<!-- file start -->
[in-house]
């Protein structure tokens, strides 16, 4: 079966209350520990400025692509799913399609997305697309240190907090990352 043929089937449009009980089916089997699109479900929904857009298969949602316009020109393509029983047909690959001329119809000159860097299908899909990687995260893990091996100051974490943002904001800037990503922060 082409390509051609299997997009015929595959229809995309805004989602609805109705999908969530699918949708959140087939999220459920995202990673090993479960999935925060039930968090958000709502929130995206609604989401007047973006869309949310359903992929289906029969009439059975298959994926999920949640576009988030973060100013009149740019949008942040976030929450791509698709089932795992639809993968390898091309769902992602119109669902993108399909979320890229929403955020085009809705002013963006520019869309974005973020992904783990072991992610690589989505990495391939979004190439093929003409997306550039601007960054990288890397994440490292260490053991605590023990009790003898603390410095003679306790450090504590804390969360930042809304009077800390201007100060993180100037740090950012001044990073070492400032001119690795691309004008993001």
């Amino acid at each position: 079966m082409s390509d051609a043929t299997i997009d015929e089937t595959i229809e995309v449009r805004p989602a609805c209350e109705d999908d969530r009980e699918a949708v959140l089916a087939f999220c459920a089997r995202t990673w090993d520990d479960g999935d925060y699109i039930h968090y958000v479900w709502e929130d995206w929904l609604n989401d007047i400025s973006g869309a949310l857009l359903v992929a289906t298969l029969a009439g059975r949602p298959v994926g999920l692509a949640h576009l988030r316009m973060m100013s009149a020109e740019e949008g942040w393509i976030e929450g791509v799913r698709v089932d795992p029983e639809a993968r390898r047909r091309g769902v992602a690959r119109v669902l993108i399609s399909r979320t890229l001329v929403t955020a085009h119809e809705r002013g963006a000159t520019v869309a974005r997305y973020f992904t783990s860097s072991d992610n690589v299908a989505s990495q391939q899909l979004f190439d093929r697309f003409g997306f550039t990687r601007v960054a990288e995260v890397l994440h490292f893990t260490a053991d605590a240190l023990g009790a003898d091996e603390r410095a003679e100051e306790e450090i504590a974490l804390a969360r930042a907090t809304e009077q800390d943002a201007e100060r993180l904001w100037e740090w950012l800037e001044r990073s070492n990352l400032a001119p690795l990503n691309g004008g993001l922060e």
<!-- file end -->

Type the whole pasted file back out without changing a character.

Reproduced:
[in-house]
């Protein structure tokens, strides 16, 4: 079966209350520990400025692509799913399609997305697309240190907090990352 043929089937449009009980089916089997699109479900929904857009298969949602316009020109393509029983047909690959001329119809000159860097299908899909990687995260893990091996100051974490943002904001800037990503922060 082409390509051609299997997009015929595959229809995309805004989602609805109705999908969530699918949708959140087939999220459920995202990673090993479960999935925060039930968090958000709502929130995206609604989401007047973006869309949310359903992929289906029969009439059975298959994926999920949640576009988030973060100013009149740019949008942040976030929450791509698709089932795992639809993968390898091309769902992602119109669902993108399909979320890229929403955020085009809705002013963006520019869309974005973020992904783990072991992610690589989505990495391939979004190439093929003409997306550039601007960054990288890397994440490292260490053991605590023990009790003898603390410095003679306790450090504590804390969360930042809304009077800390201007100060993180100037740090950012001044990073070492400032001119690795691309004008993001």
């Amino acid at each position: 079966m082409s390509d051609a043929t299997i997009d015929e089937t595959i229809e995309v449009r805004p989602a609805c209350e109705d999908d969530r009980e699918a949708v959140l089916a087939f999220c459920a089997r995202t990673w090993d520990d479960g999935d925060y699109i039930h968090y958000v479900w709502e929130d995206w929904l609604n989401d007047i400025s973006g869309a949310l857009l359903v992929a289906t298969l029969a009439g059975r949602p298959v994926g999920l692509a949640h576009l988030r316009m973060m100013s009149a020109e740019e949008g942040w393509i976030e929450g791509v799913r698709v089932d795992p029983e639809a993968r390898r047909r091309g769902v992602a690959r119109v669902l993108i399609s399909r979320t890229l001329v929403t955020a085009h119809e809705r002013g963006a000159t520019v869309a974005r997305y973020f992904t783990s860097s072991d992610n690589v299908a989505s990495q391939q899909l979004f190439d093929r697309f003409g997306f550039t990687r601007v960054a990288e995260v890397l994440h490292f893990t260490a053991d605590a240190l023990g009790a003898d091996e603390r410095a003679e100051e306790e450090i504590a974490l804390a969360r930042a907090t809304e009077q800390d943002a201007e100060r993180l904001w100037e740090w950012l800037e001044r990073s070492n990352l400032a001119p690795l990503n691309g004008g993001l922060e």